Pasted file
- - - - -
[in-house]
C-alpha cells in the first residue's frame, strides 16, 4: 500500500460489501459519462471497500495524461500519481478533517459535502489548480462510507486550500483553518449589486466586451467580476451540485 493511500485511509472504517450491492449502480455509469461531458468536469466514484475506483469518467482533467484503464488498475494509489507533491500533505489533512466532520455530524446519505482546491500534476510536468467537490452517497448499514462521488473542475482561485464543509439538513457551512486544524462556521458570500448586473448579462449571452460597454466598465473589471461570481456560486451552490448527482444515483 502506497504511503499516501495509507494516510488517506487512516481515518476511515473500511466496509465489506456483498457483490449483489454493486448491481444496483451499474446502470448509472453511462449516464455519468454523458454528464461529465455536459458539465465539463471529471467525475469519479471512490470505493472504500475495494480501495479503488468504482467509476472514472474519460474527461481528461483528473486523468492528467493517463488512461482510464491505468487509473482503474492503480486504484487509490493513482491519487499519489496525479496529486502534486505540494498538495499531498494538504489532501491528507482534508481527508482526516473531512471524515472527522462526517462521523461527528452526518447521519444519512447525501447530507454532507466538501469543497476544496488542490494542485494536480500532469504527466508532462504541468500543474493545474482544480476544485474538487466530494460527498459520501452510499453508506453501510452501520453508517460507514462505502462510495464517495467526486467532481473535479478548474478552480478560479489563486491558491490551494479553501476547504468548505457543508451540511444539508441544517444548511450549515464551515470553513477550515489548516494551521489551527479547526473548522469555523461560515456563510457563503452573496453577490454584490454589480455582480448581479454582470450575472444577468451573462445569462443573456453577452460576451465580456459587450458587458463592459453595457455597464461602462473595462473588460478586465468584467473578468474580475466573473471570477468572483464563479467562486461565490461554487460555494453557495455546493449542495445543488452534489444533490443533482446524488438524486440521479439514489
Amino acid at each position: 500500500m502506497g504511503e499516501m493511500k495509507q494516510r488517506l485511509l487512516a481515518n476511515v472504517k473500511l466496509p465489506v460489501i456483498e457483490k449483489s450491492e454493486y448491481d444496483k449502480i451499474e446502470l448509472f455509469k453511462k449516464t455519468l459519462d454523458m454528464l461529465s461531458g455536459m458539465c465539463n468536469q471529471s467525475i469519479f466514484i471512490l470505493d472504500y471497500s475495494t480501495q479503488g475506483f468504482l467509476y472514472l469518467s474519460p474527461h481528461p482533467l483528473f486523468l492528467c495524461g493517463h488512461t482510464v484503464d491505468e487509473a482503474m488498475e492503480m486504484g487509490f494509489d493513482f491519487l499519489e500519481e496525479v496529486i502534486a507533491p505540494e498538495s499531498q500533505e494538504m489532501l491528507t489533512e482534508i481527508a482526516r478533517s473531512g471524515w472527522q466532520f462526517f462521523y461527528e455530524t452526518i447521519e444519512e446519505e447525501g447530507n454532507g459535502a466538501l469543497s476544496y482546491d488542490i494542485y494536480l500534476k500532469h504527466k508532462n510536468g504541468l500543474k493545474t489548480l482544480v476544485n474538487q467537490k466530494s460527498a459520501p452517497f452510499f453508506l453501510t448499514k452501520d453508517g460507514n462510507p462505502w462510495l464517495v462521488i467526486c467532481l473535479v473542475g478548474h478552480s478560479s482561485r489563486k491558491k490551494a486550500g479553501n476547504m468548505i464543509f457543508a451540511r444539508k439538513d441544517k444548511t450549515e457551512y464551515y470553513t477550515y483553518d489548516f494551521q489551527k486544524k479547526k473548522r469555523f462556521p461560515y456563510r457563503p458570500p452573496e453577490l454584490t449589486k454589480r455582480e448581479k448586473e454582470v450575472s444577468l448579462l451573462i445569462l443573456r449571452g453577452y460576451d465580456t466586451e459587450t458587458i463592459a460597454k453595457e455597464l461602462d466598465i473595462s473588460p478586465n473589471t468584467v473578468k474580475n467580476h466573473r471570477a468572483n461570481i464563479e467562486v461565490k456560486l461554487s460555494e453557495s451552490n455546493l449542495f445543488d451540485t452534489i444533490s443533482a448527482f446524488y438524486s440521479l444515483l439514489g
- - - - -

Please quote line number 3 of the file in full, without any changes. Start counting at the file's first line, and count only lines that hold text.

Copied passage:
Amino acid at each position: 500500500m502506497g504511503e499516501m493511500k495509507q494516510r488517506l485511509l487512516a481515518n476511515v472504517k473500511l466496509p465489506v460489501i456483498e457483490k449483489s450491492e454493486y448491481d444496483k449502480i451499474e446502470l448509472f455509469k453511462k449516464t455519468l459519462d454523458m454528464l461529465s461531458g455536459m458539465c465539463n468536469q471529471s467525475i469519479f466514484i471512490l470505493d472504500y471497500s475495494t480501495q479503488g475506483f468504482l467509476y472514472l469518467s474519460p474527461h481528461p482533467l483528473f486523468l492528467c495524461g493517463h488512461t482510464v484503464d491505468e487509473a482503474m488498475e492503480m486504484g487509490f494509489d493513482f491519487l499519489e500519481e496525479v496529486i502534486a507533491p505540494e498538495s499531498q500533505e494538504m489532501l491528507t489533512e482534508i481527508a482526516r478533517s473531512g471524515w472527522q466532520f462526517f462521523y461527528e455530524t452526518i447521519e444519512e446519505e447525501g447530507n454532507g459535502a466538501l469543497s476544496y482546491d488542490i494542485y494536480l500534476k500532469h504527466k508532462n510536468g504541468l500543474k493545474t489548480l482544480v476544485n474538487q467537490k466530494s460527498a459520501p452517497f452510499f453508506l453501510t448499514k452501520d453508517g460507514n462510507p462505502w462510495l464517495v462521488i467526486c467532481l473535479v473542475g478548474h478552480s478560479s482561485r489563486k491558491k490551494a486550500g479553501n476547504m468548505i464543509f457543508a451540511r444539508k439538513d441544517k444548511t450549515e457551512y464551515y470553513t477550515y483553518d489548516f494551521q489551527k486544524k479547526k473548522r469555523f462556521p461560515y456563510r457563503p458570500p452573496e453577490l454584490t449589486k454589480r455582480e448581479k448586473e454582470v450575472s444577468l448579462l451573462i445569462l443573456r449571452g453577452y460576451d465580456t466586451e459587450t458587458i463592459a460597454k453595457e455597464l461602462d466598465i473595462s473588460p478586465n473589471t468584467v473578468k474580475n467580476h466573473r471570477a468572483n461570481i464563479e467562486v461565490k456560486l461554487s460555494e453557495s451552490n455546493l449542495f445543488d451540485t452534489i444533490s443533482a448527482f446524488y438524486s440521479l444515483l439514489g